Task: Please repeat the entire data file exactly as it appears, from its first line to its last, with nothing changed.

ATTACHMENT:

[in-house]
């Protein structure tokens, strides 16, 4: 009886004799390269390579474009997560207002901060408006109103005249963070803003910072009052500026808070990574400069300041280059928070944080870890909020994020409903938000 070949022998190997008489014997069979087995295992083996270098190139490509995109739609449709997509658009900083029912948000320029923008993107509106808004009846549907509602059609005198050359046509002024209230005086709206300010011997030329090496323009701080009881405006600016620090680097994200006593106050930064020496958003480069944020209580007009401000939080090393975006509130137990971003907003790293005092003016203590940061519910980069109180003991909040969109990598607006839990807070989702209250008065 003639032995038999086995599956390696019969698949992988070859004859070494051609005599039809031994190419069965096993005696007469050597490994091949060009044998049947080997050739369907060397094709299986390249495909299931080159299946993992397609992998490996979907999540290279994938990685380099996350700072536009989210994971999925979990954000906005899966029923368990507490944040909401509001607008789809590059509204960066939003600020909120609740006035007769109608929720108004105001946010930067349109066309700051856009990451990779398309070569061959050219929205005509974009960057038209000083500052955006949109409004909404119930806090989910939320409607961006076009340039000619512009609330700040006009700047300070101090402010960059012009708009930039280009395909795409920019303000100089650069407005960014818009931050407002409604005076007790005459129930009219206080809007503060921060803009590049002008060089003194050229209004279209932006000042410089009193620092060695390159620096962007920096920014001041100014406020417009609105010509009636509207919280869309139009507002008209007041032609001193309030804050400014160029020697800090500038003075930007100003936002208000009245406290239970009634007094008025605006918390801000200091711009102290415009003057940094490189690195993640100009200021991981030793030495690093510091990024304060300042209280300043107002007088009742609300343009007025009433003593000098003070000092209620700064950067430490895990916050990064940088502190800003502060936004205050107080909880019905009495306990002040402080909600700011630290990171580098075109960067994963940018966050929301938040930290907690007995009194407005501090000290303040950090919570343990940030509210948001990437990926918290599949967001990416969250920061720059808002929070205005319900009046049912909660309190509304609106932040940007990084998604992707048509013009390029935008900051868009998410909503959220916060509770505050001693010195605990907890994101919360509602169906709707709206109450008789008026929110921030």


[in-house]
């Protein structure tokens, strides 16, 4: 009886004799390269390579474009997560207002901060408006109103005249963070803003910072009052500026808070990574400069300041280059928070944080870890909020994020409903938000 070949022998190997008489014997069979087995295992083996270098190139490509995109739609449709997509658009900083029912948000320029923008993107509106808004009846549907509602059609005198050359046509002024209230005086709206300010011997030329090496323009701080009881405006600016620090680097994200006593106050930064020496958003480069944020209580007009401000939080090393975006509130137990971003907003790293005092003016203590940061519910980069109180003991909040969109990598607006839990807070989702209250008065 003639032995038999086995599956390696019969698949992988070859004859070494051609005599039809031994190419069965096993005696007469050597490994091949060009044998049947080997050739369907060397094709299986390249495909299931080159299946993992397609992998490996979907999540290279994938990685380099996350700072536009989210994971999925979990954000906005899966029923368990507490944040909401509001607008789809590059509204960066939003600020909120609740006035007769109608929720108004105001946010930067349109066309700051856009990451990779398309070569061959050219929205005509974009960057038209000083500052955006949109409004909404119930806090989910939320409607961006076009340039000619512009609330700040006009700047300070101090402010960059012009708009930039280009395909795409920019303000100089650069407005960014818009931050407002409604005076007790005459129930009219206080809007503060921060803009590049002008060089003194050229209004279209932006000042410089009193620092060695390159620096962007920096920014001041100014406020417009609105010509009636509207919280869309139009507002008209007041032609001193309030804050400014160029020697800090500038003075930007100003936002208000009245406290239970009634007094008025605006918390801000200091711009102290415009003057940094490189690195993640100009200021991981030793030495690093510091990024304060300042209280300043107002007088009742609300343009007025009433003593000098003070000092209620700064950067430490895990916050990064940088502190800003502060936004205050107080909880019905009495306990002040402080909600700011630290990171580098075109960067994963940018966050929301938040930290907690007995009194407005501090000290303040950090919570343990940030509210948001990437990926918290599949967001990416969250920061720059808002929070205005319900009046049912909660309190509304609106932040940007990084998604992707048509013009390029935008900051868009998410909503959220916060509770505050001693010195605990907890994101919360509602169906709707709206109450008789008026929110921030």